oWhat markets do we serve and why do we serve these


    oIn general terms, what are the main benefits we offer our


    ;e.g., a low price software provider may state they offer

    “practical and highly affordable business solutions”

    oWhat does this company want to be known for?

    oWhat is the company out to prove to the industry, customers,

    partners, employees, etc.?

    oWhat is the general corporate philosophy for doing business?

    oWhat products/services does the company offer?

    In developing the vision presented in the mission statement consider:

    oCompany History

    ;How company started and major events of the company,

    products, markets served, etc.

    oResources and Competencies

    ;Consider what the company currently possesses by

    answering the following:

    ;What are we good at?

    ;What is special about us compared to current and

    future competitors (in general terms do not need to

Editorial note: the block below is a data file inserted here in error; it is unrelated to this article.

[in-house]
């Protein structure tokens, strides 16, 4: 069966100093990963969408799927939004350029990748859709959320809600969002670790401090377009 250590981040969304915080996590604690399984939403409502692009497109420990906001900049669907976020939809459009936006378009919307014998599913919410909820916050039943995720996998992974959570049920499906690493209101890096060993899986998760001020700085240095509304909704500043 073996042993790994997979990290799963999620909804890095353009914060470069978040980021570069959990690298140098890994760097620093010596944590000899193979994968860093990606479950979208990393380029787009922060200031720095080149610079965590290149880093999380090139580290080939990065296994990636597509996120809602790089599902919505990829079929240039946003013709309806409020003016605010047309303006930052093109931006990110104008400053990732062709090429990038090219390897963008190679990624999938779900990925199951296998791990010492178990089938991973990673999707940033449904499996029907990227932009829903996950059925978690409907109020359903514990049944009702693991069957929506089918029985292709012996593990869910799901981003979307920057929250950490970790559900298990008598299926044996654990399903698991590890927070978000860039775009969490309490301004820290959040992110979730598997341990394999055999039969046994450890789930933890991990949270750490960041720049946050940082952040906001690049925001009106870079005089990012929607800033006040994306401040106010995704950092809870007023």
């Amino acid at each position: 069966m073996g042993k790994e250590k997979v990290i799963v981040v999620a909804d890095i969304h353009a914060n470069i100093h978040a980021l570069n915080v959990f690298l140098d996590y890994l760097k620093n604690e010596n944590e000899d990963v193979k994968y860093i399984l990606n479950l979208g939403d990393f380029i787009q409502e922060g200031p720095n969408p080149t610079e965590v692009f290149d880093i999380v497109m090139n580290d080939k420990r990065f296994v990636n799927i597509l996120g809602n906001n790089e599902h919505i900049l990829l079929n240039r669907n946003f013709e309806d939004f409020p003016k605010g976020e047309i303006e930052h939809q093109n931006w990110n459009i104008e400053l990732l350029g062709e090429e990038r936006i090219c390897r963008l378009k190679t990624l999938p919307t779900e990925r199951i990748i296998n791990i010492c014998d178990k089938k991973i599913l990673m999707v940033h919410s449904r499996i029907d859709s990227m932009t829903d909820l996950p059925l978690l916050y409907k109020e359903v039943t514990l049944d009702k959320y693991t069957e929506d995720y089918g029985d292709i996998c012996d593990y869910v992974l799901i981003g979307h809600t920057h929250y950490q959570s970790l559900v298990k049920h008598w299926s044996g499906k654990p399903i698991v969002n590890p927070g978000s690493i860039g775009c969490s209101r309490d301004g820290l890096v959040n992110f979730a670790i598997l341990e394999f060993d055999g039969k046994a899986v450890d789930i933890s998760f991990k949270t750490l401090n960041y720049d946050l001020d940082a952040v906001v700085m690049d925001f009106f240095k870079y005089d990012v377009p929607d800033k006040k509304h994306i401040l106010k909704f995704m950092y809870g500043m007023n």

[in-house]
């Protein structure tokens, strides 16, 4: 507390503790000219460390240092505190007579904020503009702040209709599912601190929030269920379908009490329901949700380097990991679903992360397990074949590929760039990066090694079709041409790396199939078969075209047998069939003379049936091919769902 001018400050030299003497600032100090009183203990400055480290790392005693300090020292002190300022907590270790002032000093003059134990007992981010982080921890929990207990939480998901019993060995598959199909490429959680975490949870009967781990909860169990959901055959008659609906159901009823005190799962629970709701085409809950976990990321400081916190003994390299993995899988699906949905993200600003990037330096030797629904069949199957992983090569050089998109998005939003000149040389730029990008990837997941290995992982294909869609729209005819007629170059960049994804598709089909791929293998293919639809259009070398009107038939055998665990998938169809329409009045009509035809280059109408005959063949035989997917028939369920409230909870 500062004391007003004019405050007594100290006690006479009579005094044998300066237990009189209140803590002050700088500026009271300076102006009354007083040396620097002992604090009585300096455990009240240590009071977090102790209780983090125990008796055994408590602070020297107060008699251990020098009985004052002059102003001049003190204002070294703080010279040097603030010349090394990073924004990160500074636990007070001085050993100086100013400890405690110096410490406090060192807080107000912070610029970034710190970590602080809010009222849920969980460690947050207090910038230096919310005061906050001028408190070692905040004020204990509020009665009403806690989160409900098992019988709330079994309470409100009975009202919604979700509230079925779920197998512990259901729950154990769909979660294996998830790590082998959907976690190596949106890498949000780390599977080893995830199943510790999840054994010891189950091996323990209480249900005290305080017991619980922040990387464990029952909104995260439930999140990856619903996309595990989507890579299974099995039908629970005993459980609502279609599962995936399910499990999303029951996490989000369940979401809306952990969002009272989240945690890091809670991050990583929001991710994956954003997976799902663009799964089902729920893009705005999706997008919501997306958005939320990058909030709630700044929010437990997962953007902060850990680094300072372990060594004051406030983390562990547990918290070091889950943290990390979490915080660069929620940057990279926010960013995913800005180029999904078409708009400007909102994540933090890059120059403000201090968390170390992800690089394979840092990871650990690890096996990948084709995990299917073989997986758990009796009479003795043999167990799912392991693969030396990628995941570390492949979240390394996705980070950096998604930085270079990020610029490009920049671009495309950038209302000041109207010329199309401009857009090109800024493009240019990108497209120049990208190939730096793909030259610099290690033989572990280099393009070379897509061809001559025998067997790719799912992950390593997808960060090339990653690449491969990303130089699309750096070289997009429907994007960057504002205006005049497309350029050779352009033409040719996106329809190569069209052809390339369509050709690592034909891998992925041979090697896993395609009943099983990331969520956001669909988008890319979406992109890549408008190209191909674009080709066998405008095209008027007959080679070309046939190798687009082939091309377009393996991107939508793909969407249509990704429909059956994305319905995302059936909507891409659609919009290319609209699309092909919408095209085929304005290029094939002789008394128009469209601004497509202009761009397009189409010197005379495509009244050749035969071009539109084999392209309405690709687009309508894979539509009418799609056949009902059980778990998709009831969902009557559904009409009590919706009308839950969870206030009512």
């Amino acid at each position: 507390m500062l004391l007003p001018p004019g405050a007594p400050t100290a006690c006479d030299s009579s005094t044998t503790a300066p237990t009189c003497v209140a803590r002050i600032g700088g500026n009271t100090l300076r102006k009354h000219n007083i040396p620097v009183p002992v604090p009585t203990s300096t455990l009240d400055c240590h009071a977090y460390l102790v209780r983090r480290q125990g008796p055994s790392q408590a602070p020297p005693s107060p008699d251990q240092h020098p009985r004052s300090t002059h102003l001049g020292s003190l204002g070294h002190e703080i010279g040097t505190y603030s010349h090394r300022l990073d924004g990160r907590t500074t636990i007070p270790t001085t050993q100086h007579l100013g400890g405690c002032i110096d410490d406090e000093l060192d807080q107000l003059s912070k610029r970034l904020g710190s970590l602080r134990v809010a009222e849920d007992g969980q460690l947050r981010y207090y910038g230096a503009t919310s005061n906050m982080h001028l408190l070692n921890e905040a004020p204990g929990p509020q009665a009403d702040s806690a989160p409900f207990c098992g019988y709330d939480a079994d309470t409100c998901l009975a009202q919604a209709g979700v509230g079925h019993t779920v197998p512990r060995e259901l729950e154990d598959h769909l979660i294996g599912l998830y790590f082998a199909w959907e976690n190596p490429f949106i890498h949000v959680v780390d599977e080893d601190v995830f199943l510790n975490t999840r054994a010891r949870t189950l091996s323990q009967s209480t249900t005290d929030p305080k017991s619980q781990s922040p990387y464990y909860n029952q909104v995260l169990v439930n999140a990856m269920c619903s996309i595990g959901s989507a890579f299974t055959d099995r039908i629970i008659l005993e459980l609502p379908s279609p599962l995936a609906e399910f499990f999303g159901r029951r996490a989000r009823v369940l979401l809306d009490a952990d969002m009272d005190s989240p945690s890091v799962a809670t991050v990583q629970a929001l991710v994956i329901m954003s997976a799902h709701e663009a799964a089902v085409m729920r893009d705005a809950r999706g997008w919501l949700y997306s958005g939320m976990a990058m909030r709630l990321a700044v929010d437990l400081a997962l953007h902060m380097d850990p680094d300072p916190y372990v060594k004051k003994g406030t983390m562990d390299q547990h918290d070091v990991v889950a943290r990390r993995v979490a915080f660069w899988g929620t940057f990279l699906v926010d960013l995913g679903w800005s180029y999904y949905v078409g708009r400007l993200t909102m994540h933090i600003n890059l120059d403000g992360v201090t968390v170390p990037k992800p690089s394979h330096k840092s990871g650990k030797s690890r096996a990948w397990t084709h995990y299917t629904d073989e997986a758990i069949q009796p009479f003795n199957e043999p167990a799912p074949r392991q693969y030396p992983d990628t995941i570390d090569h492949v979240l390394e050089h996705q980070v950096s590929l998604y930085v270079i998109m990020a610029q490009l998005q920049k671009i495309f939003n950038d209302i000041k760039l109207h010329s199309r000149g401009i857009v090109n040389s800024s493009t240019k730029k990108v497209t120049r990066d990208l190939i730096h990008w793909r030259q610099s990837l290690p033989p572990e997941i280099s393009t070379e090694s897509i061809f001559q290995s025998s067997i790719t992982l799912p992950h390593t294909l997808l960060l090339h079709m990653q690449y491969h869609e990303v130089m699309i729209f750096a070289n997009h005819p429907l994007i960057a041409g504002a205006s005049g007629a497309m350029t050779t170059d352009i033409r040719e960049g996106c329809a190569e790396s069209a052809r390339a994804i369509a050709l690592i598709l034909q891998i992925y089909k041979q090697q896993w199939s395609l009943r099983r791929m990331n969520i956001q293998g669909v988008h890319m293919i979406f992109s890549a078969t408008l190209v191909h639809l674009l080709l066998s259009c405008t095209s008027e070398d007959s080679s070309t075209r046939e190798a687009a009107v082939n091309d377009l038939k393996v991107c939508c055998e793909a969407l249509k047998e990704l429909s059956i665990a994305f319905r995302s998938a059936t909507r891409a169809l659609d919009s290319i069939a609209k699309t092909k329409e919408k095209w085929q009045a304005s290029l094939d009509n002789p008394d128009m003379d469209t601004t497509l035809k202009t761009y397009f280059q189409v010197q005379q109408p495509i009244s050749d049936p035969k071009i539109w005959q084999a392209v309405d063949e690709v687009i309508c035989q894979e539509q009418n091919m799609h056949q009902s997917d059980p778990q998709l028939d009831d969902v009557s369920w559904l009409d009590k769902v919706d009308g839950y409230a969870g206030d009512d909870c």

mention names)?

    ;What do we do that gives us a competitive


    ;Consider the questions above in terms of:

    ;people, products, financial position, technical and

    research capabilities, partnership/supply chain

    relations, others


    ;Consider the conditions in which company operates


    ;physical (e.g., facilities), equipment, political

    regulatory, competitive, economic, technological,


    Part 2: Situational Analysis

    The situational analysis is designed to take a snapshot of where things stand at the time the plan is presented. It covers much of the same ground covered in the Preparing a Market Study tutorial, so those preparing a Marketing Plan should check this out as well.

    This part of the Marketing Plan is extremely important and quite time consuming. For many, finding the metric needed in this section may be difficult, especially for those entering new markets. Anyone in need of numbers should look the Data Collection: Low-Cost Secondary Research

    tutorial, which may offer ideas for inexpensively locating the numbers Marketing Plan writers may need. For those who can afford to spend to locate marketing metrics, the Data Collection: High-Cost Secondary Research

    tutorial will also be of value.